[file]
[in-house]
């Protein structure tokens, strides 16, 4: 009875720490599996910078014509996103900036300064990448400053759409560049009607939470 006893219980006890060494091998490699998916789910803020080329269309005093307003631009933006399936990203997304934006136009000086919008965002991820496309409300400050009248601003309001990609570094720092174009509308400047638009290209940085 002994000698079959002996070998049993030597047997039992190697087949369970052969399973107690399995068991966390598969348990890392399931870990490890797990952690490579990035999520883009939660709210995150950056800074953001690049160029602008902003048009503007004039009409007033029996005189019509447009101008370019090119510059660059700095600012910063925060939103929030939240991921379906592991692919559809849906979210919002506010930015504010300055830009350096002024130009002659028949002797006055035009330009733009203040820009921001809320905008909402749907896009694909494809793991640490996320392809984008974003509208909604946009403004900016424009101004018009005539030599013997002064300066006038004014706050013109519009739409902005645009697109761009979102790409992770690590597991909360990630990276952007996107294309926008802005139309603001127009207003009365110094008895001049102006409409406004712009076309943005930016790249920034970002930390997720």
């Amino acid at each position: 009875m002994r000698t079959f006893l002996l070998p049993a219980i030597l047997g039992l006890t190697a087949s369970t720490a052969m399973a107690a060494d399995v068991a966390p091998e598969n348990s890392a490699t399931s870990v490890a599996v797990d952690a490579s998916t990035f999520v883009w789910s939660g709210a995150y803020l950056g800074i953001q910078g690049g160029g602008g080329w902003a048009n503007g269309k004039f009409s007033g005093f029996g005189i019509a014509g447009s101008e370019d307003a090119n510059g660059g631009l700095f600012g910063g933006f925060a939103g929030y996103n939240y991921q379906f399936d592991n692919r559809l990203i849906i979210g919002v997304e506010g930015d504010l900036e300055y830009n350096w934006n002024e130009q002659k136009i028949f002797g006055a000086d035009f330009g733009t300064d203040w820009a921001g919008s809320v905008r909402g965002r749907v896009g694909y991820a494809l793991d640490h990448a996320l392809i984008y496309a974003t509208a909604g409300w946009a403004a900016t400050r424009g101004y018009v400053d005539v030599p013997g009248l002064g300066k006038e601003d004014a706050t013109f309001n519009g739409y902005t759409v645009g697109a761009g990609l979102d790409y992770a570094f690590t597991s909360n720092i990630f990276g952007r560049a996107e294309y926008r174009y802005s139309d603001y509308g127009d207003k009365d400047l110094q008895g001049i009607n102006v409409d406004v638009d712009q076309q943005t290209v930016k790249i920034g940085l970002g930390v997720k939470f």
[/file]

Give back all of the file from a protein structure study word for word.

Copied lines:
[in-house]
């Protein structure tokens, strides 16, 4: 009875720490599996910078014509996103900036300064990448400053759409560049009607939470 006893219980006890060494091998490699998916789910803020080329269309005093307003631009933006399936990203997304934006136009000086919008965002991820496309409300400050009248601003309001990609570094720092174009509308400047638009290209940085 002994000698079959002996070998049993030597047997039992190697087949369970052969399973107690399995068991966390598969348990890392399931870990490890797990952690490579990035999520883009939660709210995150950056800074953001690049160029602008902003048009503007004039009409007033029996005189019509447009101008370019090119510059660059700095600012910063925060939103929030939240991921379906592991692919559809849906979210919002506010930015504010300055830009350096002024130009002659028949002797006055035009330009733009203040820009921001809320905008909402749907896009694909494809793991640490996320392809984008974003509208909604946009403004900016424009101004018009005539030599013997002064300066006038004014706050013109519009739409902005645009697109761009979102790409992770690590597991909360990630990276952007996107294309926008802005139309603001127009207003009365110094008895001049102006409409406004712009076309943005930016790249920034970002930390997720």
């Amino acid at each position: 009875m002994r000698t079959f006893l002996l070998p049993a219980i030597l047997g039992l006890t190697a087949s369970t720490a052969m399973a107690a060494d399995v068991a966390p091998e598969n348990s890392a490699t399931s870990v490890a599996v797990d952690a490579s998916t990035f999520v883009w789910s939660g709210a995150y803020l950056g800074i953001q910078g690049g160029g602008g080329w902003a048009n503007g269309k004039f009409s007033g005093f029996g005189i019509a014509g447009s101008e370019d307003a090119n510059g660059g631009l700095f600012g910063g933006f925060a939103g929030y996103n939240y991921q379906f399936d592991n692919r559809l990203i849906i979210g919002v997304e506010g930015d504010l900036e300055y830009n350096w934006n002024e130009q002659k136009i028949f002797g006055a000086d035009f330009g733009t300064d203040w820009a921001g919008s809320v905008r909402g965002r749907v896009g694909y991820a494809l793991d640490h990448a996320l392809i984008y496309a974003t509208a909604g409300w946009a403004a900016t400050r424009g101004y018009v400053d005539v030599p013997g009248l002064g300066k006038e601003d004014a706050t013109f309001n519009g739409y902005t759409v645009g697109a761009g990609l979102d790409y992770a570094f690590t597991s909360n720092i990630f990276g952007r560049a996107e294309y926008r174009y802005s139309d603001y509308g127009d207003k009365d400047l110094q008895g001049i009607n102006v409409d406004v638009d712009q076309q943005t290209v930016k790249i920034g940085l970002g930390v997720k939470f």